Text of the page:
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Light attack aircraft: All the way with LAA

written by Baz Bardoe | November 1, 2019

Light Attack Aircraft (LAA) represent an interesting development in aerial warfare.

Much of the focus on future military aviation capability is on extremely high tech fast jets or drones, but are these really the best tools for some jobs?

Using a fast jet to deliver ordnance in a fight against irregular militias armed with light arms with an effective range of 500 metres at most is seen by many as being analogous to using a steamroller to crack peanuts.

Increasingly Coalition forces are engaged in warfighting against such irregular forces and the high tech armaments that have traditionally given them a massive advantage are also very expensive and ill-suited to such conflicts.

A typical LAA is a propeller driven aircraft with two seats. They are extremely versatile, cheap to operate, have a much longer “linger time” and allow for better visual contact should that be required.

For some time the United States Air Force (USAF) has been trialling LAA’s and now a decision has been made to purchase a small quantity of two types.

This was largely inspired by the use of the Vietnam War era North American Rockwell OV-10 Bronco by special forces in the Middle East in recent years. A twin-turboprop light attack and observation aircraft its origins lie in the 1960’s when it was developed for counter insurgency and forward air control operations.


Decades later it was still deemed to be the best tool for the job so some examples of the type were brought back into service.

Inspired by this example, the USAF has now decided to purchase just two to three examples each of the Textron Aviation AT-6 and Sierra Nevada Corporation/Embraer Defense and Security A-29 aircraft. Both types will be extensively trialled with Coalition partners in training and experimental roles, but it seems very likely that with the prospect of irregular warfare not about to go away in a hurry these sorts of aircraft will become very busy.

The two aircraft types will initially have different missions. The AT–6 will be based at Air Combat command at Nellis Air Force base and used to develop tactics and platform attributes for export and cooperation with Coalition partners.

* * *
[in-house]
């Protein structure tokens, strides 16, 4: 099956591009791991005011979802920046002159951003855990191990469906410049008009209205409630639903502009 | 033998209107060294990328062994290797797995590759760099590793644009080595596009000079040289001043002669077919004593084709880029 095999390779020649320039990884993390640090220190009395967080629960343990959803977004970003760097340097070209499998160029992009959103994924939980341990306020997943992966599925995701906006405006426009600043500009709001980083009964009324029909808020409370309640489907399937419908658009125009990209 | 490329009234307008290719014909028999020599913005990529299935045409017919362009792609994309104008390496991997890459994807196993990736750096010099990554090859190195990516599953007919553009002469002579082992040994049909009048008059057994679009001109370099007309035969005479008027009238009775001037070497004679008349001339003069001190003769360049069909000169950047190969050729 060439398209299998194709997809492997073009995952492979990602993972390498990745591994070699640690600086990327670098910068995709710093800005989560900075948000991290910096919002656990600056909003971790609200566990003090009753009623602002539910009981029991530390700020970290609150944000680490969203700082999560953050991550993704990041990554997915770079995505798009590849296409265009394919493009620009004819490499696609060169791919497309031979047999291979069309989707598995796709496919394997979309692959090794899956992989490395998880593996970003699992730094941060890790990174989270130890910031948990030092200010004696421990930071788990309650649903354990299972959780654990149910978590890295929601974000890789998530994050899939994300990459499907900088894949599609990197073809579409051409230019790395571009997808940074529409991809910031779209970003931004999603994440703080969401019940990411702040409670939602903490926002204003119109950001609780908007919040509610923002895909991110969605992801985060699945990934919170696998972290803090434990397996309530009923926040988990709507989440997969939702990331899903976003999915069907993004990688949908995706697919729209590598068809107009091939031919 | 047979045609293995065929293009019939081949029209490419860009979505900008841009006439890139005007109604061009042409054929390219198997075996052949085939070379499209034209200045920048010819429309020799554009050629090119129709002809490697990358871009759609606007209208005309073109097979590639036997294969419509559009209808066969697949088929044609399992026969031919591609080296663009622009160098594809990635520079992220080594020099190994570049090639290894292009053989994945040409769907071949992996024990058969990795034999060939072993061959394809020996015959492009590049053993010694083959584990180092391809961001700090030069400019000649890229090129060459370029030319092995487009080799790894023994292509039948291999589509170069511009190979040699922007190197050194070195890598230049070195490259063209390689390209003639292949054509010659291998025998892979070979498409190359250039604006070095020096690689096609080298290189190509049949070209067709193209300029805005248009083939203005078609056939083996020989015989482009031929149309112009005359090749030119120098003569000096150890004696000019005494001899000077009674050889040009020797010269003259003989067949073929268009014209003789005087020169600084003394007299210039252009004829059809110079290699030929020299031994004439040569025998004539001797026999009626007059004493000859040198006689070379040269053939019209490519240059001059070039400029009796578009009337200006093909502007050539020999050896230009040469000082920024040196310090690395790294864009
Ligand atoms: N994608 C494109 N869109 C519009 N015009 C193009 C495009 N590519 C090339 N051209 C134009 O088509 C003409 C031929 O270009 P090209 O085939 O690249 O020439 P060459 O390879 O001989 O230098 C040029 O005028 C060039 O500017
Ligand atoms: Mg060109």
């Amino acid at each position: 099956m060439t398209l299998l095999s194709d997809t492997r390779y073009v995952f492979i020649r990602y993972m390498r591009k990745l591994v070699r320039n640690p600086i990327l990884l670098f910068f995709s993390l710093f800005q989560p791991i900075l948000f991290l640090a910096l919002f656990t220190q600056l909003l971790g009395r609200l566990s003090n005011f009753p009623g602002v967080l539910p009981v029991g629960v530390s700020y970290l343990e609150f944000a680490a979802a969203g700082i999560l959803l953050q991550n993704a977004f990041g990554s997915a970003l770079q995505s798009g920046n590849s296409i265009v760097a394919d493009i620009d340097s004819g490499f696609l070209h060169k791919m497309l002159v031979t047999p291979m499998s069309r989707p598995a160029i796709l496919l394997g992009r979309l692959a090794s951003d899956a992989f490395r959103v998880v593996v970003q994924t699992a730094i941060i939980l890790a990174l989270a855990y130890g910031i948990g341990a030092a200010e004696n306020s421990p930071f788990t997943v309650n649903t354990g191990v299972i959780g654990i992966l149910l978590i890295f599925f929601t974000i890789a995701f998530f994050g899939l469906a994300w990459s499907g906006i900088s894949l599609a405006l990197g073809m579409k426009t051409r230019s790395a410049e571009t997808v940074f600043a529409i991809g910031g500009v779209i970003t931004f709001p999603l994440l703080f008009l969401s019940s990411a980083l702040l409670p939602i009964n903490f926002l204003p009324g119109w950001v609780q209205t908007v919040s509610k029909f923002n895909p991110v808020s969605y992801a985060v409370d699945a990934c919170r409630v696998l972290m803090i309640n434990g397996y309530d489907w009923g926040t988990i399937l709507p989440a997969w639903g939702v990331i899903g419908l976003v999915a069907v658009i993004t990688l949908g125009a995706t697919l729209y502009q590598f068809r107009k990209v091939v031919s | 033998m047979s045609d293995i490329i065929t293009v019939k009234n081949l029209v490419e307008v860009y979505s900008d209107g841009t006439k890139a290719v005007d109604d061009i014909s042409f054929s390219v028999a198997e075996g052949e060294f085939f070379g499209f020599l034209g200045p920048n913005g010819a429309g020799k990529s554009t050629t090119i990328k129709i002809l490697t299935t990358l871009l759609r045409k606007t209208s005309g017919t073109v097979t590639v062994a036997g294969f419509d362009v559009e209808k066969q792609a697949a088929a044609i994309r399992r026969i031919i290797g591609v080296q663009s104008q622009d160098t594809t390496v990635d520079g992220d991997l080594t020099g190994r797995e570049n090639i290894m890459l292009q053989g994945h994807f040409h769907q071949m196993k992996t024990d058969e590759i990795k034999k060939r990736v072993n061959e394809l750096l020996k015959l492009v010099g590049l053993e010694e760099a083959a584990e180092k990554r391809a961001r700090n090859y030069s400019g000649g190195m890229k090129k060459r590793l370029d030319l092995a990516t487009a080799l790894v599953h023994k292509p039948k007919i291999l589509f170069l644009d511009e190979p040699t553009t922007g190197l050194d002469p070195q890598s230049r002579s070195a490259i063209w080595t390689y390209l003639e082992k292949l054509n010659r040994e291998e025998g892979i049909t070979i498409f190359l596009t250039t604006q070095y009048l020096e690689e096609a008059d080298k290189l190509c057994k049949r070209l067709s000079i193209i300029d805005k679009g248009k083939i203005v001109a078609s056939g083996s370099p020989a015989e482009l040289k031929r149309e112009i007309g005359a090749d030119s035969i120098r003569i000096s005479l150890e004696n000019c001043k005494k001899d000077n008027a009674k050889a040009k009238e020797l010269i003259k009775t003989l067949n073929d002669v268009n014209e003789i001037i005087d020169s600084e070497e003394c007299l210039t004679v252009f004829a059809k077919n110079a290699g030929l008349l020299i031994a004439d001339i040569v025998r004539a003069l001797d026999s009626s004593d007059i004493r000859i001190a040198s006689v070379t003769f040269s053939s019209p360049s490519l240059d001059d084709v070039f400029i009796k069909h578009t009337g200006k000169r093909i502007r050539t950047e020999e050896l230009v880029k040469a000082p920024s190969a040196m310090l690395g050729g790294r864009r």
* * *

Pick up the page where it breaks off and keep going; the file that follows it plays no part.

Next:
Meanwhile, the A-29 will be with Air Force Special Operations Command and used to develop an instructor program in response to requests from allied forces for greater assistance and advice in developing indigenous LAA capabilities.

The trend towards LAA is in its infancy but it makes sense on many levels.

The cost of a typical LAA can be one-fifth or less of that of a fast jet. They can carry a vast range of missile, gun and bomb combinations and they are well suited to Intelligence, Surveillance and Reconnaissance (ISR) missions with plenty of room to fill them with electronics and a second seat for aircrew dedicated to that function.

They are subsonic but easily fast enough for the purpose of raining down pain upon irregular forces and they have a huge range – with external tanks the AT-6 can go for more than 3,000km, providing a massive linger time for most missions.

And if the enemy does have some surface to air capability, they can always go high and still deliver ordnance with precision.

They are the perfect solution for nations trying to combat insurgents on a budget and even the world’s biggest air force gets the rationale for the return of the propeller driven combat aircraft to front line service.


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